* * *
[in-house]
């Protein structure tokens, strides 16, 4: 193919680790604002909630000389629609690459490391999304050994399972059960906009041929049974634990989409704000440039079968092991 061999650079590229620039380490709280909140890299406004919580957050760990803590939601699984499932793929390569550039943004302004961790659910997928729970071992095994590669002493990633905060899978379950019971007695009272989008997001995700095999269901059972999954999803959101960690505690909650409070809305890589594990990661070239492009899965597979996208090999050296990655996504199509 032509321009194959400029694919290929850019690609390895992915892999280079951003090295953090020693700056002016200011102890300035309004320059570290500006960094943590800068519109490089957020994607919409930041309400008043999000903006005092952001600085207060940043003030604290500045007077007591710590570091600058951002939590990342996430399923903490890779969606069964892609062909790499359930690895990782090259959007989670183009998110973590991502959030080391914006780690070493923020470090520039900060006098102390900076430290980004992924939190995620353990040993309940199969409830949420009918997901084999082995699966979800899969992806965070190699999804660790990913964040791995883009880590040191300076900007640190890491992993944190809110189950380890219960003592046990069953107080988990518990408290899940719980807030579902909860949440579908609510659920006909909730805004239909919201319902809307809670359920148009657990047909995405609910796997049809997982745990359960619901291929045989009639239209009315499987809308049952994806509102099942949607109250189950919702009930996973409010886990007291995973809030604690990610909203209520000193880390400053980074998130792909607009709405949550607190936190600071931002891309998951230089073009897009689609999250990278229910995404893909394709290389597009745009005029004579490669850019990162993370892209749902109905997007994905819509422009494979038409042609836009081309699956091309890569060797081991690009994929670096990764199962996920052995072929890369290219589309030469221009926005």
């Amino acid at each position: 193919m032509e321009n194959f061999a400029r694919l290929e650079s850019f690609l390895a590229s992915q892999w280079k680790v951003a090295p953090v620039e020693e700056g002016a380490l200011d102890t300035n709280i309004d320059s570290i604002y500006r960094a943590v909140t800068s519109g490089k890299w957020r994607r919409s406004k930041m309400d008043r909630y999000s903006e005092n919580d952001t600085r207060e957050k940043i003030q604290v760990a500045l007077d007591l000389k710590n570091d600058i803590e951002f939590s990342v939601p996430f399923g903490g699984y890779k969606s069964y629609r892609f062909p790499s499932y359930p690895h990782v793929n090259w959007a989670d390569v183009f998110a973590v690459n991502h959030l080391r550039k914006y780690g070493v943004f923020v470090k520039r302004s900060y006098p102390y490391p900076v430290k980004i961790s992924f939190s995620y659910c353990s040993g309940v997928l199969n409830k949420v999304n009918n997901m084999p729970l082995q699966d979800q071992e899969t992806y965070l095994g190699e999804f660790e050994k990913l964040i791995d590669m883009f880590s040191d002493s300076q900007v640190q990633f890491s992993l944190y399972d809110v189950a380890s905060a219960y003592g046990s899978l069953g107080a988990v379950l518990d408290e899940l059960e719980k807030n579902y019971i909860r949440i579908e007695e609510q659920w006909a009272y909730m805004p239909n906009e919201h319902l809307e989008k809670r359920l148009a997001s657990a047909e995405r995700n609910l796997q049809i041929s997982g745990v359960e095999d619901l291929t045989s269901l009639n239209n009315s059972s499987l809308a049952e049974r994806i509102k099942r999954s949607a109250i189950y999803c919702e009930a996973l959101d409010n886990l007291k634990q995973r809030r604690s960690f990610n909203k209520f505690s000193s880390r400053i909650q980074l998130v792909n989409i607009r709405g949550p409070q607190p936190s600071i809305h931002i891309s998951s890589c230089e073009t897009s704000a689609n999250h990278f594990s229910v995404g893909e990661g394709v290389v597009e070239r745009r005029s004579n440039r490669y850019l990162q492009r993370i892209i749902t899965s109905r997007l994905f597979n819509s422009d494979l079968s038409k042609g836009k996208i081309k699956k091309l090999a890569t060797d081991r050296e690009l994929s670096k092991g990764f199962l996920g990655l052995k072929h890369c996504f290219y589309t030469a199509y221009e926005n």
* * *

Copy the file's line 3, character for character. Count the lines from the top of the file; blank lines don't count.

């Amino acid at each position: 193919m032509e321009n194959f061999a400029r694919l290929e650079s850019f690609l390895a590229s992915q892999w280079k680790v951003a090295p953090v620039e020693e700056g002016a380490l200011d102890t300035n709280i309004d320059s570290i604002y500006r960094a943590v909140t800068s519109g490089k890299w957020r994607r919409s406004k930041m309400d008043r909630y999000s903006e005092n919580d952001t600085r207060e957050k940043i003030q604290v760990a500045l007077d007591l000389k710590n570091d600058i803590e951002f939590s990342v939601p996430f399923g903490g699984y890779k969606s069964y629609r892609f062909p790499s499932y359930p690895h990782v793929n090259w959007a989670d390569v183009f998110a973590v690459n991502h959030l080391r550039k914006y780690g070493v943004f923020v470090k520039r302004s900060y006098p102390y490391p900076v430290k980004i961790s992924f939190s995620y659910c353990s040993g309940v997928l199969n409830k949420v999304n009918n997901m084999p729970l082995q699966d979800q071992e899969t992806y965070l095994g190699e999804f660790e050994k990913l964040i791995d590669m883009f880590s040191d002493s300076q900007v640190q990633f890491s992993l944190y399972d809110v189950a380890s905060a219960y003592g046990s899978l069953g107080a988990v379950l518990d408290e899940l059960e719980k807030n579902y019971i909860r949440i579908e007695e609510q659920w006909a009272y909730m805004p239909n906009e919201h319902l809307e989008k809670r359920l148009a997001s657990a047909e995405r995700n609910l796997q049809i041929s997982g745990v359960e095999d619901l291929t045989s269901l009639n239209n009315s059972s499987l809308a049952e049974r994806i509102k099942r999954s949607a109250i189950y999803c919702e009930a996973l959101d409010n886990l007291k634990q995973r809030r604690s960690f990610n909203k209520f505690s000193s880390r400053i909650q980074l998130v792909n989409i607009r709405g949550p409070q607190p936190s600071i809305h931002i891309s998951s890589c230089e073009t897009s704000a689609n999250h990278f594990s229910v995404g893909e990661g394709v290389v597009e070239r745009r005029s004579n440039r490669y850019l990162q492009r993370i892209i749902t899965s109905r997007l994905f597979n819509s422009d494979l079968s038409k042609g836009k996208i081309k699956k091309l090999a890569t060797d081991r050296e690009l994929s670096k092991g990764f199962l996920g990655l052995k072929h890369c996504f290219y589309t030469a199509y221009e926005n």